For basketball purists, a Class B North schoolgirl tournament final between the two remaining unbeatens, Waterville and Hermon, would be intriguing because of the contrast in styles.
“Our two teams are completely different,” Waterville coach Rob Rodrigue said. “We like to get out and run and push the ball and they like to play a half-court game. They play a high-low inside game and we shot 32 3-pointers the other night.”
He said Hermon regularly uses six players, while Waterville plays 10.
Hermon coach Chris Cameron concurred, saying Waterville is similar to its cross-river rival, Winslow.
“They’re very athletic, they’re very aggressive. They’re in your face and they’re very gritty,” he said. “But Waterville has a little more size than Winslow. We’re more deliberate in our half-court offense.”
Hermon graduated four starters but players who were reserves last season have flourished in more prominent roles this season. Junior Paige Plissey was the backup point guard a year ago but is leading the Big East Conference in steals (7 per game) and assists (5 apg) while also averaging five points and five rebounds. She is Hermon’s smallest starter at 5-foot-7.
Cait Tracy, a 5-10 senior center, is the only returning starter. She missed a large chunk of last season with a broken wrist but has made up for lost time by averaging 17 points and eight rebounds and 5-9 junior forward Grace Page is leading the team in rebounds (10 rpg) while averaging four points.
Madisyn Curtis, a 5-8 senior guard, has contributed 12 points per game and 5-6 senior guard Brooke Cowan (7 ppg) is their best 3-point shooter.
“All five could be our leading scorer in a game,” Cameron said.
If Hermon needs offense against a zone defense, 5-10 freshman guard-forward Charlotte Caron can provide it coming off the bench. Sydney Gallop, a 5-7 freshman guard-forward, is a quick guard who excels against player-to-player defense.
Freshmen Megan Tracy, Elizabeth Wyman and Madison Lebel, who all stand at least 5-10, will get some minutes.
Rodrigue has a young team with two juniors and three sophomores in the starting lineup but he loves his team’s athleticism.
“We can play with anybody but I worry about our inconsistency and youth at times,” Rodrigue said. “From the opening tip, we play hard the whole game.”
Rodrigue also wants his team to take as many shots as possible.
“The more shots you take, the more you make,” said Rodrigue, whose team scores a lot of points in transition after forcing turnovers.
Sadie Garling, a second-team all-conference junior forward, has already made 51 three-pointers in 152 attempts and is averaging 14.5 points per game. She has made just 19 two-pointers.
Garling missed 10 games last season with a broken finger.
Sophomore guard Jayda Murray (8.3 ppg, 3.3 spg) is a complete player who can finish around the rim and has extended her shooting range, Rodrigue said.
Junior center Maddie Martin (2.6 apg, 2.6 spg) has been the leading rebounder at 8.5 per game.
“She is our best mover of the ball and she is very versatile. She can cover on the perimeter,” said Rodrigue.
Sophomore point guard Paige St. Pierre (3.5 spg, 3.4 apg) makes a lot of things happen on the defensive end and sophomore center Lindsay Given is a cerebral player who rebounds well and is Waterville’s best free throw shooter, Rodrigue said.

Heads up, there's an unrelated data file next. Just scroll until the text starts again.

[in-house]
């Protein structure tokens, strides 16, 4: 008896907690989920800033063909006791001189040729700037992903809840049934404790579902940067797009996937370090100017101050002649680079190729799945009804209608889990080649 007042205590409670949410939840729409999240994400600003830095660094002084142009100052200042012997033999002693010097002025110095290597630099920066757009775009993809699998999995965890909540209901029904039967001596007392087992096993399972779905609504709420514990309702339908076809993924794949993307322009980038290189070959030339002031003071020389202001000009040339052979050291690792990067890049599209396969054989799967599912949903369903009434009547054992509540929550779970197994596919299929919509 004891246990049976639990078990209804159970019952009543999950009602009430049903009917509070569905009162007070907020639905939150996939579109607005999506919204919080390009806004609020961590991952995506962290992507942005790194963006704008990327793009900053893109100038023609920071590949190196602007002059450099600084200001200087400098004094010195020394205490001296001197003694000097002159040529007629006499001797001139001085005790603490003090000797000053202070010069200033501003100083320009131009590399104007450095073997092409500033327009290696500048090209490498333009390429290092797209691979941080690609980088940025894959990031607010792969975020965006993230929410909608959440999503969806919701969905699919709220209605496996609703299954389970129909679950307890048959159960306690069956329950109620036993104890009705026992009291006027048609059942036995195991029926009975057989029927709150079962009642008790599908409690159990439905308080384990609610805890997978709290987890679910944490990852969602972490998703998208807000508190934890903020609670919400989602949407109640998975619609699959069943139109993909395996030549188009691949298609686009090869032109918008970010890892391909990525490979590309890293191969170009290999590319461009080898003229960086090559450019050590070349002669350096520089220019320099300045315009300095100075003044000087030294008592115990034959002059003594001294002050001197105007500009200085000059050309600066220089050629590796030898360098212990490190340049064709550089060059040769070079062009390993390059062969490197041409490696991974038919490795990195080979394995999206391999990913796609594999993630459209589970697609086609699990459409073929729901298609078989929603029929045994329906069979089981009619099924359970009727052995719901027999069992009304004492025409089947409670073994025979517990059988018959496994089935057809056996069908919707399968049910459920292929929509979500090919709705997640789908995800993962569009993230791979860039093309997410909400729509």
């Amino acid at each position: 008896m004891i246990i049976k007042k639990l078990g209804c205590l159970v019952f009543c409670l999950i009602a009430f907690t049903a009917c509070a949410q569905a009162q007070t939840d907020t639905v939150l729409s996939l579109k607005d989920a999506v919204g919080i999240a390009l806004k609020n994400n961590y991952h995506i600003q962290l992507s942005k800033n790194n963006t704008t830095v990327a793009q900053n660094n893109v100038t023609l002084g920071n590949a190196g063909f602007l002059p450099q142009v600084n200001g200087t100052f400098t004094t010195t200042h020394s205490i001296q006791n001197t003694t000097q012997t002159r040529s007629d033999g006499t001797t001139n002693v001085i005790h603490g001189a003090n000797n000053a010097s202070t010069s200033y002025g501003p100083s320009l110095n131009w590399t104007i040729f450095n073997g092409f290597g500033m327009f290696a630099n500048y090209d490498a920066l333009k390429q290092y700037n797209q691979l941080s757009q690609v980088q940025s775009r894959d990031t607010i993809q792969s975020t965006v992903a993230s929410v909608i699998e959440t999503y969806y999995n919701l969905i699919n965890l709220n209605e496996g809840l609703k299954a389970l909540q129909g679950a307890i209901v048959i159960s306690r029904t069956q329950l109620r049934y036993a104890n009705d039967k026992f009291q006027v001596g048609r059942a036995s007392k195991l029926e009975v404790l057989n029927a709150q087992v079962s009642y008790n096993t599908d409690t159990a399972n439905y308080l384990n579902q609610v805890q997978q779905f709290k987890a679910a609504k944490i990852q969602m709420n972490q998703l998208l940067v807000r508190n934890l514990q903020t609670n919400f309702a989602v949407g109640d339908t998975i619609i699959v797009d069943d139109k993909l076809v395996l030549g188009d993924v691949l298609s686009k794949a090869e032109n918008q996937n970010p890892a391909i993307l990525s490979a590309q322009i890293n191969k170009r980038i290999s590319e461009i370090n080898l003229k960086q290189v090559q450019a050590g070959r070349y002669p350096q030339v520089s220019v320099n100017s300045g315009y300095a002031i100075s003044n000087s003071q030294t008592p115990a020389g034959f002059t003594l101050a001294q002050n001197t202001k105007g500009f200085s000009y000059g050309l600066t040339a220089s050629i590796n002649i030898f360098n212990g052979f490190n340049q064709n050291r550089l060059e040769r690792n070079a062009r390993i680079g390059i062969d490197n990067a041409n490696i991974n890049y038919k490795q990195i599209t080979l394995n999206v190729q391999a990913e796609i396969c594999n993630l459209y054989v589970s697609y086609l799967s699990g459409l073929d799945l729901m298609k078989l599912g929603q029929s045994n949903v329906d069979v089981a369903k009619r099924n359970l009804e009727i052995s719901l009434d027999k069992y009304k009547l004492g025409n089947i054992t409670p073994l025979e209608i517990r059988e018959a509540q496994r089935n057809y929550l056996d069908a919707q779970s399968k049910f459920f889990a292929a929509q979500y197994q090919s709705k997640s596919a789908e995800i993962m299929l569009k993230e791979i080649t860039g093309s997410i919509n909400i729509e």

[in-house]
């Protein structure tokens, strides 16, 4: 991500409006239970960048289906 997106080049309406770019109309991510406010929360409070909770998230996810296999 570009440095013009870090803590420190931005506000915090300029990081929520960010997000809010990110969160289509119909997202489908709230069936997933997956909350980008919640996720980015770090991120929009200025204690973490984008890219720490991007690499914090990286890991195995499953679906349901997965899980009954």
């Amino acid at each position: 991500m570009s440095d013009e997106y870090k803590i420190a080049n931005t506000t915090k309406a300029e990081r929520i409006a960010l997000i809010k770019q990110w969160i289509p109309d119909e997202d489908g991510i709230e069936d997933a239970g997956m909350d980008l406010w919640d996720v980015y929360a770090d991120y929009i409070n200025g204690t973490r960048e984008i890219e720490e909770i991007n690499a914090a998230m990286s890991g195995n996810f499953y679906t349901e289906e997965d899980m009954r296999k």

Arizona transfer Kali Thompson, a sophomore forward, headlines a cast of quality reserves along with senior Hannah LeClair and sophomore Abigail Saucier.
Hermon (9-0) and Waterville (11-0) both play Thursday night.
Hermon hosts a 9-1 Mount Desert Island team that recently lost to rival Ellsworth while Waterville visits Class B South entry Maranacook of Readfield (7-4).
Cameron and Rodrigue are quick to point out that despite their early success, there is no shortage of top-notch contenders who could win Class B North.
Recent history shows that a team seeded sixth or lower reached the regional final in three of the last four seasons. Last year, No. 6 Winslow won the state championship.
“I think it’s wide open. Anyone could win it,” Rodrigue said. “Last year, I felt there were eight teams that could win it (and it’s the same this year).”
“And there are a lot of teams that don’t have great records who could be dangerous,” Cameron said. “Oceanside is the best 3-8 team I’ve ever seen. They’ve beaten Winslow.”
Orono, which also is 3-8, has lost five games by seven points or less.
The 16-team Class B North division covers a lot of territory. It is 227 miles by car from Caribou to Winslow.
MDI is a veteran team led by seniors Julia Watras, Maddy Candage, Alexis Clarito and Hannah Chamberlain. The mother-daughter tandem of coach Heather Richards and sophomore guard Hannah Richards has guided Old Town to a 9-3 record after the Coyotes went 7-11 last season.
Winslow, under first-year head coach Brenda Beckwith, is 8-3 and has plenty of experience back off last year’s state title team including Weslee Littlefield, Paige Trask and Maeghan Bernard.
Ellsworth is 9-3 behind Trinity Montigny and its win over MDI was its first over the Trojans in more than 14 years. Maine Central Institute of Pittsfield is 6-5 but dropped four-point decisions to Waterville and Winslow.
Foxcroft Academy is 5-5 with a 53-41 win over Winslow after losing to the Black Raiders 64-30 earlier this season. John Bapst of Bangor is 4-7 with seven and nine-point losses to Waterville.